As employers are learning about the many trends and changes that are bringing pay equity issues to the fore, they are asking questions regarding what they can do to protect themselves from potential liability. This article addresses some of the most frequently asked questions regarding pay equity issues.

What laws provide protection against gender-based pay disparities?

There are a number of state and federal laws, plus additional federal regulations, that govern pay equity.

The major federal laws that prohibit pay discrimination in employment are Title VII of the Civil Rights Act of 1964, the Lilly Ledbetter Fair Pay Act of 2009, and the Equal Pay Act of 1963 (EPA). The U.S. Equal Employment Opportunity Commission (EEOC) enforces and administers these laws. In particular, the EEOC has the authority to issue guidance and regulations as well as investigate administrative charges and pursue litigation under Title VII. The EEOC may also investigate administrative charges alleging violations of the EPA, although an EPA claimant need not exhaust his or her administrative remedies prior to filing a lawsuit like a Title VII claimant would.

Certain federal contractors also have pay equity obligations pursuant to regulations and guidance issued by the Office of Federal Contract Compliance Programs (OFCCP), which is a division of the U.S. Department of Labor. The OFCCP enforces these rules by auditing businesses, performing investigations, and pursuing claims against offending companies.

Several states have similarly enacted laws that address pay discrimination in employment. Many of these laws are similar, if not identical, to their federal counterparts. Recently, however, several states, including California, Massachusetts, Maryland, and New York, have passed pay equity legislation that provides broader protections to employees than the existing state and federal laws. Other states are also considering enacting additional pay equity legislation.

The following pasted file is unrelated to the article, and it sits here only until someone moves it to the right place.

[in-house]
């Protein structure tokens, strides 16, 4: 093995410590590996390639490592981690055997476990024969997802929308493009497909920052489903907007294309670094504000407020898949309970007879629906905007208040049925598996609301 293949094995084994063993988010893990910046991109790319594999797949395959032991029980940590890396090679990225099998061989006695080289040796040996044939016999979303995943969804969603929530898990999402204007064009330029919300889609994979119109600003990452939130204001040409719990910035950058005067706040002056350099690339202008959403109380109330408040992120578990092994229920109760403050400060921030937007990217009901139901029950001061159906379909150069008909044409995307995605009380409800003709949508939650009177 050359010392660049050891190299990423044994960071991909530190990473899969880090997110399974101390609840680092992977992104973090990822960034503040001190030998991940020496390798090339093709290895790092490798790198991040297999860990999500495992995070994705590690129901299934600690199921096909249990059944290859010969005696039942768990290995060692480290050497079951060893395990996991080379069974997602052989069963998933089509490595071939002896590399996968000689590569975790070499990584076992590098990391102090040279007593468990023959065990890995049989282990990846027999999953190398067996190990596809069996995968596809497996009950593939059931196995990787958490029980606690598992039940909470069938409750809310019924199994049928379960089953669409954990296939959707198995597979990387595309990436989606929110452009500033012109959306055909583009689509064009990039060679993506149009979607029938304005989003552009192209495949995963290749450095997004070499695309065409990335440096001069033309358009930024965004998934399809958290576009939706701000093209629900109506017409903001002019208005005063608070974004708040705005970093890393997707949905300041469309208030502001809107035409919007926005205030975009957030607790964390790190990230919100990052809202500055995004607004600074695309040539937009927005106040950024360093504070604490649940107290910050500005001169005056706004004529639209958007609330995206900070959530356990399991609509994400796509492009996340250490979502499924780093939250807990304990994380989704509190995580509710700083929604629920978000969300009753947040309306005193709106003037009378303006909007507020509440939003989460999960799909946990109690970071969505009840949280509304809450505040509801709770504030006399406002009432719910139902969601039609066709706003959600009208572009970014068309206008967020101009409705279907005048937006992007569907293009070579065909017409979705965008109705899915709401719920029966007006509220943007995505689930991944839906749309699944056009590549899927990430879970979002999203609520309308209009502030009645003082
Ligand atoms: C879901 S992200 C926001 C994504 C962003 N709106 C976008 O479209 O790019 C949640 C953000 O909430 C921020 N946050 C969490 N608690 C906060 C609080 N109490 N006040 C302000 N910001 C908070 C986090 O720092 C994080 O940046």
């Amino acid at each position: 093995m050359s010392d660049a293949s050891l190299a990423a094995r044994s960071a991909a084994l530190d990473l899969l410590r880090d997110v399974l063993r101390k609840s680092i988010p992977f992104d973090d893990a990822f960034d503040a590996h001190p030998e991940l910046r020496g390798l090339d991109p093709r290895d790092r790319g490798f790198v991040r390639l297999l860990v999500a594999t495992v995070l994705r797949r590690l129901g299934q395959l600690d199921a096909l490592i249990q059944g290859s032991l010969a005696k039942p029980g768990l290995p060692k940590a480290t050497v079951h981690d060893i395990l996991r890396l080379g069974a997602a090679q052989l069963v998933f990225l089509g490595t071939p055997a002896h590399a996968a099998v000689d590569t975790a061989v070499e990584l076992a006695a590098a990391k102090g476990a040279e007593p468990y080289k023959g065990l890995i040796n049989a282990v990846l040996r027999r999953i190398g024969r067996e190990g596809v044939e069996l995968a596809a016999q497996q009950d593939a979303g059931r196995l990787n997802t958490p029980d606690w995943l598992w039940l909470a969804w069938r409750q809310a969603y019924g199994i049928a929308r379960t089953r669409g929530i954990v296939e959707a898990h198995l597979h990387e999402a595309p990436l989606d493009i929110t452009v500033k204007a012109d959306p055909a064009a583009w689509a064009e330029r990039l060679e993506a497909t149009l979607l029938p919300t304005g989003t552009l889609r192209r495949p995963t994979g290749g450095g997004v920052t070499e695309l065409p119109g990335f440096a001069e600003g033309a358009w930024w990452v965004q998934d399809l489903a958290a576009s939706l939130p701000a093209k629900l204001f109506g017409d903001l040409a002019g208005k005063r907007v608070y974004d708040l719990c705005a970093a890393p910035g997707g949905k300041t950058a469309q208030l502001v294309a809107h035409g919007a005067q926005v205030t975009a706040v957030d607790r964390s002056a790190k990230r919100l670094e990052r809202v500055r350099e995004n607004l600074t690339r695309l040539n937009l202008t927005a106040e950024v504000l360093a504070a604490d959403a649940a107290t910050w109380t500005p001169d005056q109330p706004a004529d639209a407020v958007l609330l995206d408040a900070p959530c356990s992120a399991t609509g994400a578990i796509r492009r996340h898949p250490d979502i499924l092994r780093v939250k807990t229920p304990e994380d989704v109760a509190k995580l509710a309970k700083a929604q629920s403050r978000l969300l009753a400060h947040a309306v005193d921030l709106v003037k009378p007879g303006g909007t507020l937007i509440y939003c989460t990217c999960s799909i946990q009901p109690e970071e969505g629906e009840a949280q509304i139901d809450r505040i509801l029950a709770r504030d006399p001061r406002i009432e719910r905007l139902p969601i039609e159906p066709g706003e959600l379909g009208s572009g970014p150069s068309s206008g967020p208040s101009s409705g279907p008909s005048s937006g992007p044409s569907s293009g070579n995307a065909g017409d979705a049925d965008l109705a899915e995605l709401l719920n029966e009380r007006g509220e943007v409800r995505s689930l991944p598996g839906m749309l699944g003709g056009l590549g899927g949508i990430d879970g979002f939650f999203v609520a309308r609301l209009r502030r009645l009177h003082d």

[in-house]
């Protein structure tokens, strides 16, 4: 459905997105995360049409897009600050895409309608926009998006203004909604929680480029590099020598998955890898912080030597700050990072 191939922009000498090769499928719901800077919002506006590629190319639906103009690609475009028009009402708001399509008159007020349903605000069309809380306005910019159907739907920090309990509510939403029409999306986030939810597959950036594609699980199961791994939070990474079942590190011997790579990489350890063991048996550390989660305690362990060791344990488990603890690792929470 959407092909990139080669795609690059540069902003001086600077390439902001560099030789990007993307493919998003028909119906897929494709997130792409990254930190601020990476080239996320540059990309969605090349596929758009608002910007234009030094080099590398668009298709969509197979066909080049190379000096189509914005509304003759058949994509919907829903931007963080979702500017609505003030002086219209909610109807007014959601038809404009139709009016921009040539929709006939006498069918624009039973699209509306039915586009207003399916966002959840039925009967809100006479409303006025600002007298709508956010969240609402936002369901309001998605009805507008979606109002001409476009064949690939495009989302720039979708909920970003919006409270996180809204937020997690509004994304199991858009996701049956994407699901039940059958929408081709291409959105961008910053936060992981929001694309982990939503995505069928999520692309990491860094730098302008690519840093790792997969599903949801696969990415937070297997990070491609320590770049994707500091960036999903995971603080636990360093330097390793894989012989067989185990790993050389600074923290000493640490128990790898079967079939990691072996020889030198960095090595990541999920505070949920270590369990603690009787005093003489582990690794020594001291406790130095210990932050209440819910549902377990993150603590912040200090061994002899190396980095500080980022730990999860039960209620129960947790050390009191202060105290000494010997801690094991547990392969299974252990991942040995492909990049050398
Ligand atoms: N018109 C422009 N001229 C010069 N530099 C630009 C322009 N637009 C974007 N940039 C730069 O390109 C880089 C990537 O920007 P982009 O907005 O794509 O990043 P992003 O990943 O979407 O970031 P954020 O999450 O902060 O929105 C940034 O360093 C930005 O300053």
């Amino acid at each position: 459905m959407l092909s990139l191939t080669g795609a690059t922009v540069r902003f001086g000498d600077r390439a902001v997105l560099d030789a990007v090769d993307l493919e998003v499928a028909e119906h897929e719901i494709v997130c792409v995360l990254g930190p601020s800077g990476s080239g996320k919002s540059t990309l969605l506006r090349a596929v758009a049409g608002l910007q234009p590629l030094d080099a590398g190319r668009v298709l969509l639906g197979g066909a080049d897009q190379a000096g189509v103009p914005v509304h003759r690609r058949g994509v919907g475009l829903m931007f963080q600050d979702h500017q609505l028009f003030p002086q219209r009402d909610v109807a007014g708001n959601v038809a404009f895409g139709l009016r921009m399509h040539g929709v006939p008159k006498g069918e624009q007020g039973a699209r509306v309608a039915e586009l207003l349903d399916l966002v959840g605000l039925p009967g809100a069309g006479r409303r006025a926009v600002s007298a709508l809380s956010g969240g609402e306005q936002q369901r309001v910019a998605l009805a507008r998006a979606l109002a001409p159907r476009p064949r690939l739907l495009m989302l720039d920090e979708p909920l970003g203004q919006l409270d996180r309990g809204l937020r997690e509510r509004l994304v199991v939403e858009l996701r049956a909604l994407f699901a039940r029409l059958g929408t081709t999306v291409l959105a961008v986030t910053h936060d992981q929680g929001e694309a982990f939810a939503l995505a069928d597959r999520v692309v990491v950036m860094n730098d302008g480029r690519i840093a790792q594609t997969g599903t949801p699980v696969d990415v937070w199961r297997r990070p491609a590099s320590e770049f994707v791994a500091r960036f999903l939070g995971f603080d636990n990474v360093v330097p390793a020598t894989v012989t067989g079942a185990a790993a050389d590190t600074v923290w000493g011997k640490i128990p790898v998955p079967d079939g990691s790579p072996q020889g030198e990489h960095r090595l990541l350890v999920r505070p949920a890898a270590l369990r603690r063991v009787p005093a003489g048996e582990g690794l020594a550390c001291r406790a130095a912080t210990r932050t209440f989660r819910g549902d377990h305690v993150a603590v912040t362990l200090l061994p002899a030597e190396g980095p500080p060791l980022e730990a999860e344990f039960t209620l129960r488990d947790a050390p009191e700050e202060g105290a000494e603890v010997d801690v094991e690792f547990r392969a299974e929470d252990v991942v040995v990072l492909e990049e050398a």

How do Title VII and the EPA offer protection against pay disparities?

Title VII prohibits discrimination in compensation based on certain protected characteristics, which include race, color, national origin, gender (including pregnancy), and religion. Under Title VII, an employee claiming discrimination must prove the employer’s intent to discriminate, either through direct or circumstantial evidence.

An employer can defend against a pay discrimination claim under Title VII by establishing that the pay differential is due to a legitimate, nondiscriminatory reason. Once this is established, to prevail on his or her claim, an employee must then show that this legitimate reason was merely a pretext for discrimination.

If the employee proves intentional discrimination, the employee is entitled to recover the difference between what he or she was paid and what he or she should have been paid based on his or her comparators’ compensation. In addition, he or she may recover compensatory damages and punitive damages up to a statutory cap based on the employer’s size.

The EPA prohibits an employer from paying different compensation to employees of opposite sexes who work within the same establishment and perform substantially equal work on jobs, the performance of which requires equal skill, effort, and responsibility and which are performed under similar working conditions. If an employee establishes that he or she was paid less than an opposite sex coworker for performing such equal work, the EPA provides that such differences may be justified by a seniority system, a merit system, a system that measures earnings by quantity or quality of production, or any other factor other than sex. If the employer cannot justify the pay disparity with one of these factors, the employee is entitled to recover the difference between what the employee was paid and what he she should have been paid based on his or her comparator’s compensation. In addition, the employee may recover liquidated damages.

Under both statutes, the prevailing employee may recover his or her reasonable attorneys’ fees and costs.

How does the Lilly Ledbetter Fair Pay Act fit in?

The Lilly Ledbetter Fair Pay Act (LLFPA) amends Title VII and was enacted in 2009. It was enacted in response to a Supreme Court of the United States decision, which held that the statute of limitations for a Title VII pay discrimination claim runs from the date the initial discriminatory decision was made. The LLFPA provides that the statute of limitations runs from each new paycheck affected by a discriminatory action, effectively extending the statute of limitations for pay discrimination claims under Title VII.